Wind and solar represent two of the fastest-growing energy sectors on our planet.
As such, they play a critical role in America’s economy. And while these two renewable options are categorized as “clean energy,” companies looking to launch a new wind farm or solar field face perception problems—just like their oil and gas counterparts.
Like any energy source, solar and wind require strong support from key stakeholders to sustain continued public interest. The cost of ignoring these stakeholders can range from annoying financial barriers (litigation, delayed projects, etc.) to complete erosion of your planned construction due to public protest or lack of regulatory approval.
Here are three reasons why your clean energy project needs to focus on community engagement early and often.
1. The Public is Powerful
Gone are the days where private deals around massive energy projects can stay private. The public will find out about your plans, the opposition will form, and the media will begin reporting.
Energy giants and small firms alike need to recognize the sheer force of social permitting. If enough people don’t want you to build something, you’re going to read about it, hear about it, and pay for it.
Avoid unnecessary opposition by bringing the public into the conversations. Reveal your plans and discuss the implementation of your infrastructure project in the beginning. Give the community a chance to react. Then, be prepared to continue the conversation—whether via digital channels or in-person meetings.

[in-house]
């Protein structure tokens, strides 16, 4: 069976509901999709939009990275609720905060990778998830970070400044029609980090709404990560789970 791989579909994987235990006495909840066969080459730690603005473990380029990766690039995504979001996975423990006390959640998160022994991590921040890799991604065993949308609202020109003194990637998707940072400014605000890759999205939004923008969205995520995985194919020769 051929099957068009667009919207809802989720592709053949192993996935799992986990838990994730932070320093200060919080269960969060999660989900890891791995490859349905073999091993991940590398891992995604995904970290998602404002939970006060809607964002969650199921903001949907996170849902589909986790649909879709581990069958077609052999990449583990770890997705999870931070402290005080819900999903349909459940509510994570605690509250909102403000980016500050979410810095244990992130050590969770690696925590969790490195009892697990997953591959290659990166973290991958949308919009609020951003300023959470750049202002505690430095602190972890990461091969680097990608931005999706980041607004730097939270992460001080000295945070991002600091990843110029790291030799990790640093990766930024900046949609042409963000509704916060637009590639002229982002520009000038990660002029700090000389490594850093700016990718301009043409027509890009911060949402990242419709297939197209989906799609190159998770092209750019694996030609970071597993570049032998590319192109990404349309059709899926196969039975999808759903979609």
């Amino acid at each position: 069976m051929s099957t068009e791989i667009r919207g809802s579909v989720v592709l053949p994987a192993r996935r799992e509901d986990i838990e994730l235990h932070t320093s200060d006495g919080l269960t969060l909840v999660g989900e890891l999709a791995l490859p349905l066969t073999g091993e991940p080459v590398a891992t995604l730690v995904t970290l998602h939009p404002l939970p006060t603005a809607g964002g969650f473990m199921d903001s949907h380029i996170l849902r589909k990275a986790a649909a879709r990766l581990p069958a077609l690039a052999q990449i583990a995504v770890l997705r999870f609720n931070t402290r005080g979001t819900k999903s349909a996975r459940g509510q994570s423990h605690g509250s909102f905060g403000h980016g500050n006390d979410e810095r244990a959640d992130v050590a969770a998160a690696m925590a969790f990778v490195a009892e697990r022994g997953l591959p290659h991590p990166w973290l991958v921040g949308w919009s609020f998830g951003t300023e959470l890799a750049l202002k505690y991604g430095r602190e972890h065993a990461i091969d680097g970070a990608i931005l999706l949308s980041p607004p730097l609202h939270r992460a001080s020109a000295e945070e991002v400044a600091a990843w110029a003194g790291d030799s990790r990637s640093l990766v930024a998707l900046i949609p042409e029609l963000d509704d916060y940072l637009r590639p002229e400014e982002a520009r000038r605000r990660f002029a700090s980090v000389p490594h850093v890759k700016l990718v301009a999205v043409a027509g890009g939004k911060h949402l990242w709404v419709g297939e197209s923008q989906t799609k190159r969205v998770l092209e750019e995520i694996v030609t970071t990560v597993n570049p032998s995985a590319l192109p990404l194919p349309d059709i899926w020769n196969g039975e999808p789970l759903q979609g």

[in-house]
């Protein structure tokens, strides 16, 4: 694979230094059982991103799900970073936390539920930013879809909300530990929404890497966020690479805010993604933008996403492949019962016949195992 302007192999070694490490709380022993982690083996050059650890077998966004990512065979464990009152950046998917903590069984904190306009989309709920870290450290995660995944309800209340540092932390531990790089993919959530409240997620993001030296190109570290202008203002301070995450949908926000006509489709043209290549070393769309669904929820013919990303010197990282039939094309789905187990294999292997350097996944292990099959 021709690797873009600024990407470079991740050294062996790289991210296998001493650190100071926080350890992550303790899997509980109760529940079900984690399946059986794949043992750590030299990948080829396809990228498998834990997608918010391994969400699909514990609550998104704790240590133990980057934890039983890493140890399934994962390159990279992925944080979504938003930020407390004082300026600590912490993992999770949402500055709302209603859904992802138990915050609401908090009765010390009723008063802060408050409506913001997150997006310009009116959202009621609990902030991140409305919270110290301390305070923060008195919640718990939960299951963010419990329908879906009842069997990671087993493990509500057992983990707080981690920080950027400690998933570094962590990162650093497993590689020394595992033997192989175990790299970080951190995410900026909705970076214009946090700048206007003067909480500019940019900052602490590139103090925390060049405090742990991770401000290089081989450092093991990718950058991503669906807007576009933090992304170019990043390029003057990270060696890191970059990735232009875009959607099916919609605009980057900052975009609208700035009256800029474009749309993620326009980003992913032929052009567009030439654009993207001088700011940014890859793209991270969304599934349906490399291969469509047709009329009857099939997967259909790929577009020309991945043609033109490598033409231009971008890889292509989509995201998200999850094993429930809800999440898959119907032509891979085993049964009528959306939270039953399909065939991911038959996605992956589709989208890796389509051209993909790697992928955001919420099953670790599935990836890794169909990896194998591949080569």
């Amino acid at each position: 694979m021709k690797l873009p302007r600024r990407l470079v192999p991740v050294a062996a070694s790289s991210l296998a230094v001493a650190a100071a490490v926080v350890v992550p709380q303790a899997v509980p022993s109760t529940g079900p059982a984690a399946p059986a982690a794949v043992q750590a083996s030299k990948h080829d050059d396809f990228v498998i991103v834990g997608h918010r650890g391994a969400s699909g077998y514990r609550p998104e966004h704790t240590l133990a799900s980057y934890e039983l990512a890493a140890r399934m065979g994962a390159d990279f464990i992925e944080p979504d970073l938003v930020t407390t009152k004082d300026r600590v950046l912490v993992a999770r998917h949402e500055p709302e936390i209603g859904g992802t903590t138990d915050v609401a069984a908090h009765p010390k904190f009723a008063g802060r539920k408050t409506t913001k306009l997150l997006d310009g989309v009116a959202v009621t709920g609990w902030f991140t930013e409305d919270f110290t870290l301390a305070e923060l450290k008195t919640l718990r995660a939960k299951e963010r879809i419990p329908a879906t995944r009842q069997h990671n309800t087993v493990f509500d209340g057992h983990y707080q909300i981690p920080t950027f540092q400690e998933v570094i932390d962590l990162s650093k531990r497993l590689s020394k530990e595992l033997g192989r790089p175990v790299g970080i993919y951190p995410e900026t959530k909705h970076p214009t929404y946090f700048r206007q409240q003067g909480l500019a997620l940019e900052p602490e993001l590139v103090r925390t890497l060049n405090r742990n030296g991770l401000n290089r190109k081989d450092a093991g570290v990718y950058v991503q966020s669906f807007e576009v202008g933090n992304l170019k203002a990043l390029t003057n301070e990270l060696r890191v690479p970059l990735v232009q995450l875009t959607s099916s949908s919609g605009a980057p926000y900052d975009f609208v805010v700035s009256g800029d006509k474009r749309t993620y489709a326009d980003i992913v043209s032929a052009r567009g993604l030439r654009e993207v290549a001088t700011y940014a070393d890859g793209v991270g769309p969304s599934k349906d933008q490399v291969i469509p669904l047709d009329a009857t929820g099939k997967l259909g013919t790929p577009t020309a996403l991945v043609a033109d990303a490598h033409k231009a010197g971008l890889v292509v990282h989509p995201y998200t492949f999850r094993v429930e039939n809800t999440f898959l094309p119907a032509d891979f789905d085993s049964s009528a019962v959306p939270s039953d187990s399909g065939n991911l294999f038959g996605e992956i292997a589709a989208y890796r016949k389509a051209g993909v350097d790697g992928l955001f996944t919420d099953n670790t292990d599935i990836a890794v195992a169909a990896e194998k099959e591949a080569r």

2. Small Opposition Groups Can Sink Your Project
As you’re reviewing opposition groups, it’s easy to equate size with strength—passing over the unorganized and small. But our digital world has multiplied the impact of the individual ten-fold. One person with a social media account and a knack for all-things-digital can become more than annoyance. They can, and have, spread opposition messages, gather attention from local press, and make their single voice echo throughout your entire campaign.
Pretty soon, your target community will read their opinion and they will have questions.
Your team cannot afford to dismiss these small groups—even if they represent a minority opinion. Engage their pressing concerns and initiate open dialogue. Because once you start on the defensive, it’s hard to regain the proactive ground you need to make your project a success.
3. Engagement Early Will Pay Dividends Later
Not only will speaking early help you appear non-defensive, but it will also pay large dividends in the later stages of your work. Once your project starts, you will inevitably hit roadblocks and regulatory hurdles you thought were resolved. These minor inconveniences can cause major damage if you’re still trying to defend your right to operate in the community.
By positioning your project as helpful to the community, you’ll be able to smooth out any unforeseen hiccups and leverage the people that believe in your work. Remember, the word of a local citizen often matters much more than the press release of a corporate energy company. The public’s ability to trust energy & infrastructure projects has been jeopardized by a history of other projects where the public wasn’t properly informed, engaged, or considered. But by communicating your intentions early, investing in community engagement, and truly listening to the concerns of the public, your project can succeed.
Before the construction begins, invest in strategic communications—your project depends on it.